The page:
The path was a long one! I wrote stories at school, which I enjoyed doing and which my teachers told me were good. There is nothing like a little encouragement and so I began to write in my own time, for my own pleasure. I was (and am) also an avid reader. Immersing oneself in books of all styles is hugely beneficial and made me begin to think of what made good books good; the role of language, character, setting and theme.

    When I was in my early thirties, with two small children to care for, two jobs and a demanding husband, I turned to writing as something that was mine, an intellectual pursuit and an emotional outlet. I also found a story which I thought was important, which needed telling. It took me ten years to complete that book but by then writing had become such an essential part of who I was that I couldn’t stop.
  2. What is your favourite of Austen’s works, and which are your favourite characters?

    Emma is my favourite. I studied it as school and had many a lively debate with my teacher and my fellow students because I couldn’t quite forgive Emma Woodhouse. You’ll see in Dear Jane that my rendering of her character is less than sympathetic!

    I have always been intrigued by Jane Fairfax (hence this book) and Miss Bates makes me laugh. In other Austen works, I feel very drawn to Anne Elliot who, like me, found again a love she thought she had lost.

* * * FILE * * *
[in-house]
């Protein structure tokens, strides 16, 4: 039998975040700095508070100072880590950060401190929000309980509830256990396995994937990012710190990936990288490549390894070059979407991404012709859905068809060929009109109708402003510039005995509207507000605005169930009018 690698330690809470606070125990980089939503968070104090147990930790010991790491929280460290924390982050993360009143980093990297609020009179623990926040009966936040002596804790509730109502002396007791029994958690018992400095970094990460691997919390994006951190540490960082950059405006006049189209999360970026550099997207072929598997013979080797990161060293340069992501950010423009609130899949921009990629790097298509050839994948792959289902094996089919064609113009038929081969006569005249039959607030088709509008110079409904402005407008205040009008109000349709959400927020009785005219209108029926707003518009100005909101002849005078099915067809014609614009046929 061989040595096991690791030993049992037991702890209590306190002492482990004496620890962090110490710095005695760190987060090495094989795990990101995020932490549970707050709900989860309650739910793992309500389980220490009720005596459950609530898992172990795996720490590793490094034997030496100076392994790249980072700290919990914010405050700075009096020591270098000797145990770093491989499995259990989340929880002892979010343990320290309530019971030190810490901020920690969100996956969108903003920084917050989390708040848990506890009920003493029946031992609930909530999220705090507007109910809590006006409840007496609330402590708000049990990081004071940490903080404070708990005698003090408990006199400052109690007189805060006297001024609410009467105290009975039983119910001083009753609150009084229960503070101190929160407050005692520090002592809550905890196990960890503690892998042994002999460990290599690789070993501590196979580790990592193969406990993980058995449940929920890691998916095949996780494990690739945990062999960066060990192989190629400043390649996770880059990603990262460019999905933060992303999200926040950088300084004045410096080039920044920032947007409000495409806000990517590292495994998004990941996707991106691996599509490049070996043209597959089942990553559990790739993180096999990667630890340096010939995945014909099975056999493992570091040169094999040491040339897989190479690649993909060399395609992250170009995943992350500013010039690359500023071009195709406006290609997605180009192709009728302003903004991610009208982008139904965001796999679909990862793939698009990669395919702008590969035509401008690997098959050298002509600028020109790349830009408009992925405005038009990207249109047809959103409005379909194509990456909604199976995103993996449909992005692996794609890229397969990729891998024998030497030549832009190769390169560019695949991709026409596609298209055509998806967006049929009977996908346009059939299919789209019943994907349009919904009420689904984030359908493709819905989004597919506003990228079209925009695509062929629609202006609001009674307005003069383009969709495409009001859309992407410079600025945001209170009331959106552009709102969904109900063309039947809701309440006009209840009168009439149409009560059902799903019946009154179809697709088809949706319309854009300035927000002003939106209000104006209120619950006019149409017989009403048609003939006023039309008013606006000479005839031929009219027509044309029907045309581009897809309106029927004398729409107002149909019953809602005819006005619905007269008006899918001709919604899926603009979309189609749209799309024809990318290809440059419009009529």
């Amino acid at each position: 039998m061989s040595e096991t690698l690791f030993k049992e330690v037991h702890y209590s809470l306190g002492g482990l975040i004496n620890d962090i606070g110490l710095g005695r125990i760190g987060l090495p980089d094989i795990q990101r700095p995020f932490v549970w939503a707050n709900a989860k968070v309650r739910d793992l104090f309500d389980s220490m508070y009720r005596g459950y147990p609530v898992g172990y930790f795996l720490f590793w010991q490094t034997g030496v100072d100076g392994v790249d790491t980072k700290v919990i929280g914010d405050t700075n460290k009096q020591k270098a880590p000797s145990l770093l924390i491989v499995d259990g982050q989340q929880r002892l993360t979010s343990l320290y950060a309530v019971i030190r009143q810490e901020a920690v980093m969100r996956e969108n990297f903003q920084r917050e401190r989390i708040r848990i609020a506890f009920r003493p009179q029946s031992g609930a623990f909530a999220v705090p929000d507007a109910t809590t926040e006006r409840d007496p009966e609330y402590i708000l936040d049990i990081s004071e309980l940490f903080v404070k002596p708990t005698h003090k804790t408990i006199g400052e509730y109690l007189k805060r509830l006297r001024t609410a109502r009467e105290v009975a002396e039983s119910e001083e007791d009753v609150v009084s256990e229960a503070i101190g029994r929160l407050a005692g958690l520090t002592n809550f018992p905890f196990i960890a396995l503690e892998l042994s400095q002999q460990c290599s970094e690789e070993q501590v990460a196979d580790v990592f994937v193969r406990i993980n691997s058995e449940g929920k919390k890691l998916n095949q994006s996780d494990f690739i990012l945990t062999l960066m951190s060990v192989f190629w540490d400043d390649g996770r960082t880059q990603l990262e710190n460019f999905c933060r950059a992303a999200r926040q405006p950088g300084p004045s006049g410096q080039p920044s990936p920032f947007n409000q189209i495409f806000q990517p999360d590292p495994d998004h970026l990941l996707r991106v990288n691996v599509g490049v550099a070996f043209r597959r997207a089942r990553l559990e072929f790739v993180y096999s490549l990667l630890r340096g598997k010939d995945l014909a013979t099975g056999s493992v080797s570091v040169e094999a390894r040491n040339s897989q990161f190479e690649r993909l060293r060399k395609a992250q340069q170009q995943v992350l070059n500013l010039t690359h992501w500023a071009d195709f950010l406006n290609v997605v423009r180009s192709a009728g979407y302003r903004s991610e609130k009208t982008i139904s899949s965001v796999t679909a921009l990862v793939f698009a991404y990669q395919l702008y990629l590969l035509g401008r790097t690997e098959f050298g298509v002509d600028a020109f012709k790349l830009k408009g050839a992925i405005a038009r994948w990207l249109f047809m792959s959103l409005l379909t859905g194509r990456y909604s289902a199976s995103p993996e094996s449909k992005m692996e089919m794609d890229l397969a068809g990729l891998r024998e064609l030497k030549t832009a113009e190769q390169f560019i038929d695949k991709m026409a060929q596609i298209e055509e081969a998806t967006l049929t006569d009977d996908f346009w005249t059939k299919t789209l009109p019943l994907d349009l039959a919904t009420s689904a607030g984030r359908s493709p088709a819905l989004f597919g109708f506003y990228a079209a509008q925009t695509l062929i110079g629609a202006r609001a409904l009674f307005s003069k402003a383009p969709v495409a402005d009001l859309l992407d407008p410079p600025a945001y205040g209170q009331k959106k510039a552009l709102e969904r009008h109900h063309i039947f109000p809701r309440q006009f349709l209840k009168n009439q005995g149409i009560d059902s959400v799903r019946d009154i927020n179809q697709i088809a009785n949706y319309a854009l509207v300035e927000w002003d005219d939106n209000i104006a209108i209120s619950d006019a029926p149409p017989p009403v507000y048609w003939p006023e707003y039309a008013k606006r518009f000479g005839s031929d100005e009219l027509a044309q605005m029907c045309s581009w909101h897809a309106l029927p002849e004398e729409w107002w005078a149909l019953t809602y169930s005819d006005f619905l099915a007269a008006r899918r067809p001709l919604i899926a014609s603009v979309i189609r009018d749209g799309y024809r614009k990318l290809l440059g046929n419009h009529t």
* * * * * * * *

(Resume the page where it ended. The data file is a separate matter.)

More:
3. So many of the Austen-inspired stories out there are based on Pride & Prejudice. What led to you writing books based on Emma?

    Jane Fairfax comes across in Emma as a thoroughly sensible, level-headed girl and yet she enters into a secret engagement with a man who, to say the least of it, is pretty unreliable. I couldn’t understand why and so I set out to investigate their childhoods and their situations in the Campbell and Churchill households to see if I could get to the bottom of it. I think I’ve succeeded but in the end it’s the readers’ opinions which count.
     
  4. Have you read any JAFF (Jane Austen Fan Fiction) yourself? If so, would you like to mention any stories or authors that you have particularly enjoyed?